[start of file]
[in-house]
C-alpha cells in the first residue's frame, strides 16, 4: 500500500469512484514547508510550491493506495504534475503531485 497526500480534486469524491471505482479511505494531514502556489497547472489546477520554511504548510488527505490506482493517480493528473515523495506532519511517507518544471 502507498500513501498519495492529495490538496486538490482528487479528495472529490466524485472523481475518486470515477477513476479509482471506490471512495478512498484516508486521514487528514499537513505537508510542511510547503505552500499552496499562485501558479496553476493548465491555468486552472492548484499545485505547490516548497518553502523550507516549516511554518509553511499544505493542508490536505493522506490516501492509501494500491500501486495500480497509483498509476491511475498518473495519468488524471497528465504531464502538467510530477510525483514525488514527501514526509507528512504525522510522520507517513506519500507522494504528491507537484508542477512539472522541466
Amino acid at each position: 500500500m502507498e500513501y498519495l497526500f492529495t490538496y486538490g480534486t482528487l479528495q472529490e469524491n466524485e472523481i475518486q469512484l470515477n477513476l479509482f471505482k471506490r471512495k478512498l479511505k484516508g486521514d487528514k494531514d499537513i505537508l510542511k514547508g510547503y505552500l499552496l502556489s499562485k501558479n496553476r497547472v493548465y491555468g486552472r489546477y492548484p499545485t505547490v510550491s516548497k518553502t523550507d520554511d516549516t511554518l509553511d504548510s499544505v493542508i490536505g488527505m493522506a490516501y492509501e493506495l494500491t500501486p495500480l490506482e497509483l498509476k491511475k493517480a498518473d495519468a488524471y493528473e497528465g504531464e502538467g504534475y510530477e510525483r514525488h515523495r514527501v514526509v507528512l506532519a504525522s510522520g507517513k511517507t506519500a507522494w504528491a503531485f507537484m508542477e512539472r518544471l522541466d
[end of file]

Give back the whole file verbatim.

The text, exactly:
[in-house]
C-alpha cells in the first residue's frame, strides 16, 4: 500500500469512484514547508510550491493506495504534475503531485 497526500480534486469524491471505482479511505494531514502556489497547472489546477520554511504548510488527505490506482493517480493528473515523495506532519511517507518544471 502507498500513501498519495492529495490538496486538490482528487479528495472529490466524485472523481475518486470515477477513476479509482471506490471512495478512498484516508486521514487528514499537513505537508510542511510547503505552500499552496499562485501558479496553476493548465491555468486552472492548484499545485505547490516548497518553502523550507516549516511554518509553511499544505493542508490536505493522506490516501492509501494500491500501486495500480497509483498509476491511475498518473495519468488524471497528465504531464502538467510530477510525483514525488514527501514526509507528512504525522510522520507517513506519500507522494504528491507537484508542477512539472522541466
Amino acid at each position: 500500500m502507498e500513501y498519495l497526500f492529495t490538496y486538490g480534486t482528487l479528495q472529490e469524491n466524485e472523481i475518486q469512484l470515477n477513476l479509482f471505482k471506490r471512495k478512498l479511505k484516508g486521514d487528514k494531514d499537513i505537508l510542511k514547508g510547503y505552500l499552496l502556489s499562485k501558479n496553476r497547472v493548465y491555468g486552472r489546477y492548484p499545485t505547490v510550491s516548497k518553502t523550507d520554511d516549516t511554518l509553511d504548510s499544505v493542508i490536505g488527505m493522506a490516501y492509501e493506495l494500491t500501486p495500480l490506482e497509483l498509476k491511475k493517480a498518473d495519468a488524471y493528473e497528465g504531464e502538467g504534475y510530477e510525483r514525488h515523495r514527501v514526509v507528512l506532519a504525522s510522520g507517513k511517507t506519500a507522494w504528491a503531485f507537484m508542477e512539472r518544471l522541466d